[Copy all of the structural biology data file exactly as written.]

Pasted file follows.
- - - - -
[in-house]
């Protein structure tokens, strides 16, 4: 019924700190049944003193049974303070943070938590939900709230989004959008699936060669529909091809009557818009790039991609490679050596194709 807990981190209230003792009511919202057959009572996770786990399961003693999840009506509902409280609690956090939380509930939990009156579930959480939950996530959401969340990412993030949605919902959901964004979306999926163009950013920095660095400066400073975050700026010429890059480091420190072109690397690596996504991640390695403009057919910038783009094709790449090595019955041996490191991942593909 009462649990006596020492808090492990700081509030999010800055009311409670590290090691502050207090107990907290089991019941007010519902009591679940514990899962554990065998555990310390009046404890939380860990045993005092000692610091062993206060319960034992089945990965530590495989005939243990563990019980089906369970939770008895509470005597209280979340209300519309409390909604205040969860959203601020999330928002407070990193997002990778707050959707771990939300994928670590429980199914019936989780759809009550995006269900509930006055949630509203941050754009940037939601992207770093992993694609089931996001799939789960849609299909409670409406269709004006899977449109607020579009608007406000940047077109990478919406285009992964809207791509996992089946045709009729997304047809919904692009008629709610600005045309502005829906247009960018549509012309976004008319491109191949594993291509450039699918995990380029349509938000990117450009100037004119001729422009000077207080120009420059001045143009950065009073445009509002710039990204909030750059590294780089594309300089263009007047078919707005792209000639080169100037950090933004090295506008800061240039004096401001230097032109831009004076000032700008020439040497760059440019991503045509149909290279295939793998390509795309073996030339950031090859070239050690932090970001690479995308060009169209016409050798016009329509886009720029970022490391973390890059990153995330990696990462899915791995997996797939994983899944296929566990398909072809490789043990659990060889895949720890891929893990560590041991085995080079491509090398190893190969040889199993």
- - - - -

[in-house]
């Protein structure tokens, strides 16, 4: 019924700190049944003193049974303070943070938590939900709230989004959008699936060669529909091809009557818009790039991609490679050596194709 807990981190209230003792009511919202057959009572996770786990399961003693999840009506509902409280609690956090939380509930939990009156579930959480939950996530959401969340990412993030949605919902959901964004979306999926163009950013920095660095400066400073975050700026010429890059480091420190072109690397690596996504991640390695403009057919910038783009094709790449090595019955041996490191991942593909 009462649990006596020492808090492990700081509030999010800055009311409670590290090691502050207090107990907290089991019941007010519902009591679940514990899962554990065998555990310390009046404890939380860990045993005092000692610091062993206060319960034992089945990965530590495989005939243990563990019980089906369970939770008895509470005597209280979340209300519309409390909604205040969860959203601020999330928002407070990193997002990778707050959707771990939300994928670590429980199914019936989780759809009550995006269900509930006055949630509203941050754009940037939601992207770093992993694609089931996001799939789960849609299909409670409406269709004006899977449109607020579009608007406000940047077109990478919406285009992964809207791509996992089946045709009729997304047809919904692009008629709610600005045309502005829906247009960018549509012309976004008319491109191949594993291509450039699918995990380029349509938000990117450009100037004119001729422009000077207080120009420059001045143009950065009073445009509002710039990204909030750059590294780089594309300089263009007047078919707005792209000639080169100037950090933004090295506008800061240039004096401001230097032109831009004076000032700008020439040497760059440019991503045509149909290279295939793998390509795309073996030339950031090859070239050690932090970001690479995308060009169209016409050798016009329509886009720029970022490391973390890059990153995330990696990462899915791995997996797939994983899944296929566990398909072809490789043990659990060889895949720890891929893990560590041991085995080079491509090398190893190969040889199993």